However, caution should be taken when interpreting the results for several reasons. First, the TSK was originally designed to capture how pain influenced fear of re-injury/ movement (Swinkels-Meewisse et al., 2003). Anecdotal evidence from our sample would suggest that a large percentage of subjects were not in pain at the time of testing which may have invalidated the TSK items that ask about pain (n = 10). Second, CAI is a heterogeneous pathology with recent work identifying as many as 7 CAI subgroups (Hiller et al., 2011). Thus the current results may have only captured the fear of movement/re-injury of a single subgroup of CAI while other subgroups may have increased and/or decreased TSK scores relative to copers. Finally, the cultural significance assigned to lateral ankle sprains may also have influenced the current results. Specifically, lateral ankle sprains are viewed as insignificant injuries that can be “walked off” which is particularly troubling given the life-long consequences (Anandacoomarasamy and Barnsley, 2005). The abnormally low response trends to 4 items on the TSK questionnaire (#3, #5, #13, and #15) support this hypothesis. These specific items aim to determine if an individual considers their past ankle sprain as a severe injury with potential long-term consequences. Interestingly, it appears that both the copers and those with CAI perceived their previous ankle sprain as a minor injury with no potential consequences. Thus it appears that TSK scores may have been artificially lowered based on the cultural significance of ankle sprains but this effect appears to have influenced both groups equally.

The current results indicate that TSK scores do not differ between copers and those with CAI. Additionally, TSK scores do not correlate with self-assessed disability levels or injury characteristics in those with CAI. Future research is needed to develop a fear of re-injury/ movement questionnaire specifically for those with a history of an ankle sprain and instability for more robust conclusions to be drawn.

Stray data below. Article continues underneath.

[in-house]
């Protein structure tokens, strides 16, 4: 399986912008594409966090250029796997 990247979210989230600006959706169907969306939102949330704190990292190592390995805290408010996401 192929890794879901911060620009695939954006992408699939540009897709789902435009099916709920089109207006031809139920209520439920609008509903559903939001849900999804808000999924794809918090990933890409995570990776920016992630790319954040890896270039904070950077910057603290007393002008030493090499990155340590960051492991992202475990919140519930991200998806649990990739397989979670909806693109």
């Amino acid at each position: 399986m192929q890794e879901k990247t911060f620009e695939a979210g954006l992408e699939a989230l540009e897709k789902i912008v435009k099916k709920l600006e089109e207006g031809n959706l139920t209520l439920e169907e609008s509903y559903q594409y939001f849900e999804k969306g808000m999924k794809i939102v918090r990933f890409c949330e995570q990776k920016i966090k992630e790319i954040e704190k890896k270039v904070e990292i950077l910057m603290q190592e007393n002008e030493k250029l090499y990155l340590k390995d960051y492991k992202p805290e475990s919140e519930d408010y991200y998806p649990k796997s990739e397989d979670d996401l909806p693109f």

AUTHOR BIOGRAPHY

Journal of Sports Science and Medicine Erik A. Wikstrom
Employment: Department of Kinesiology, University of North Carolina at Charlotte
Degree:
Research interests:
E-mail: ewikstrom@uncc.edu
 
REFERENCES
Journal of Sports Science and Medicine Anandacoomarasamy A., Barnsley L (2005) Long term outcomes of inversion ankle injuries. British Journal of Sports Medicine 39, e14-.
Journal of Sports Science and Medicine Hiller C.E., Kilbreath S.L., Refshauge K.M (2011) Chronic ankle instability: evolution of the model. Journal of Athletic Training 46, 133-141.
Journal of Sports Science and Medicine Hubbard T. J (2008) Ligament laxity following inversion injury with and without chronic ankle instability. Foot and Ankle International 29, 305-311.
Journal of Sports Science and Medicine Lentz T.A., Sutton Z., Greenberg S., Bishop M.D (2010) Pain-related fear contributes to self-reported disability in patients with foot and ankle pathology. Archives of Physical Medicine and Rehabilitation 91, 557-561.
Journal of Sports Science and Medicine Swinkels-Meewisse I.E.J., Roelofs J., Verbeek A.L.M., Oostendorp R.A.B., Vlaeyen J.W.S (2003) Fear of movement/(re)injury, disability and participation in acute low back pain. Pain 105, 371-379.
Journal of Sports Science and Medicine Wikstrom E.A., Tillman M.D., Chmielewski T.L., Cauraugh J.H., Naugle K.E., Borsa P.A (2009) Self-assessed disability and functional performance in patients with and without ankle instability: a case control study. Journal of Orthopaedic & Sports Physical Therapy 39, 458-467.
Journal of Sports Science and Medicine Wikstrom E.A., Tillman M.D., Chmielewski T.L., Cauraugh J.H., Naugle K.E., Borsa P.A (2010) Dynamic postural control but not ankle structure differs among those with and without chronic ankle instability and uninjured controls. Scandinavian Journal of Medicine & Science in Sports 20, e137-e144.
Journal of Sports Science and Medicine Wikstrom E.A., Tillman M.D., Chmielewski T.L., Cauraugh J.H., Naugle K.E., Borsa P.A (2011) Discriminating between copers and those with chronic ankle instability. , -.